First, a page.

City-region devolution plan to be unveiled

Reports that the cities minister will next week set out a fresh phase of devolving power from Whitehall to northern cities - and revive the idea of directly elected mayors - feature in today's newspaper round-up.

The Times (subscription required) reports that billions of pounds and greater powers are to be devolved to city-regions across England in response to the Scottish referendum, under measures to be unveiled next week. According to the newspaper, Greg Clark, the cities minister "will set out the next phase of devolving power from Whitehall to northern cities such as Manchester, Liverpool and Leeds, as he calls on industry leaders to drive up economic growth. He will also revive the idea of directly elected mayors".

The Times (subscription required) also reports that the government’s "failure to secure progress on fracking" poses a threat to job creation, according to business group the Confederation of British Industry (CBI). According to the newspaper, John Cridland, CBI director-general, said that one in five of its members believe that Britain’s energy security is worse than five years ago.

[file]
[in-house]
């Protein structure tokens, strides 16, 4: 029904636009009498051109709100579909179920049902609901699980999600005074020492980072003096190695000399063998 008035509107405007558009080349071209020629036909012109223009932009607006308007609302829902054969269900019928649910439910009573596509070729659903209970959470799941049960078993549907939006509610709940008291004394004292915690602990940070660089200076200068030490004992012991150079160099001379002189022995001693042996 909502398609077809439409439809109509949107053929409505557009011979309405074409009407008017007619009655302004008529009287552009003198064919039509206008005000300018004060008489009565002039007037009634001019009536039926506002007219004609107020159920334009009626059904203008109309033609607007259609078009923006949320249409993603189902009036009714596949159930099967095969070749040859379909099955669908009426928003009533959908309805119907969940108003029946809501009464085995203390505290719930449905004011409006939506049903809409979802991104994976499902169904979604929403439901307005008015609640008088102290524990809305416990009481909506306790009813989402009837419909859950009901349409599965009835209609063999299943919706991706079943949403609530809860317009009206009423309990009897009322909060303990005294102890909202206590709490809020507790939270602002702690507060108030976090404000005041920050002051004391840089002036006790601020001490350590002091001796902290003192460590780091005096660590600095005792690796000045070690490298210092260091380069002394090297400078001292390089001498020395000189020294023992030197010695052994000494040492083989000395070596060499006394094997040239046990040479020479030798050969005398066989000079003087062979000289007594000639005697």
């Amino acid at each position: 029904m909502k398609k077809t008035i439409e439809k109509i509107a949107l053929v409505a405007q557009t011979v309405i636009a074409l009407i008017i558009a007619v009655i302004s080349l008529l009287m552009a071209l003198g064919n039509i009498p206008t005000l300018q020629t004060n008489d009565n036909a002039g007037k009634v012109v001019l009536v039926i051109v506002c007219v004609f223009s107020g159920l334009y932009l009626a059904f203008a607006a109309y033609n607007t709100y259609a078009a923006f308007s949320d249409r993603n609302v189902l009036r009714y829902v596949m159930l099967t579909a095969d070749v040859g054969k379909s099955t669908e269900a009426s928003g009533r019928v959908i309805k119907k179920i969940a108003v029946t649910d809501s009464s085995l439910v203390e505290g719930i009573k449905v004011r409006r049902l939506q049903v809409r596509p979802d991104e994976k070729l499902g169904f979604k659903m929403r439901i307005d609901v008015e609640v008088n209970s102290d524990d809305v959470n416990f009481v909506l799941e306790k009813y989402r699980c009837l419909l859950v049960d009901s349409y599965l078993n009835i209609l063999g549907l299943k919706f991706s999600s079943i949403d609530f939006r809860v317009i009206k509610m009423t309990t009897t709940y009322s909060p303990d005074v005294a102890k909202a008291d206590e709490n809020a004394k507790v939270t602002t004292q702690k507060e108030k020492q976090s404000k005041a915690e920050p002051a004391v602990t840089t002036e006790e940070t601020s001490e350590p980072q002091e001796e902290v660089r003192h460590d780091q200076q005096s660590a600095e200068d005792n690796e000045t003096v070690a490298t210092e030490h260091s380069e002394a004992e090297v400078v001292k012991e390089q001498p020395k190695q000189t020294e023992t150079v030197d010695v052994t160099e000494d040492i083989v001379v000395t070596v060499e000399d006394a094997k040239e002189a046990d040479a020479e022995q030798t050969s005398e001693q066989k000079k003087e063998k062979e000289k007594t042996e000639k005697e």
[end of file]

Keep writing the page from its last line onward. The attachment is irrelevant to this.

In the Financial Times (subscription required), Jonathan Guthrie warns over the government’s plan to remove an exemption protecting the City of London – and other areas - from controversial office-to-residential permitted development rights. Communities secretary Eric Pickles’ "reform looks like a bad one", he writes, "particularly when viewed from the Leadenhall Building, British Land’s new skyscraper". Guthrie argues: "Had enough homeowners been around to start a Leadenhall Street Residents’ Association, it is doubtful if the so-called ‘Cheesegrater’ could have been built."

The Guardian reports that Britain’s biggest property website has rebuffed claims that the housing market is heading for a slowdown, with a forecast that prices will soar by 30 per cent over the next five years. Rightmove's forecast predicts that markets outside the capital will lead the way, the newspaper reports, with Southampton seeing the fastest house price increases in the country, "while Luton, Brighton and Swindon will not be far behind".

The Independent reports that Kent seaside resort Margate, in its heyday the "preferred seaside destination for Londoners from Del Boy to Chas and Dave" now "hopes to revive its fortunes by rebuilding its landmark Dreamland amusement park to attract a more modern London tribe: the hipsters". According to the newspaper, "after an 11-year fight to save the site from developers, Dreamland Margate will next year open as the "world’s first heritage amusement park" with vintage funfair rides and original fittings".


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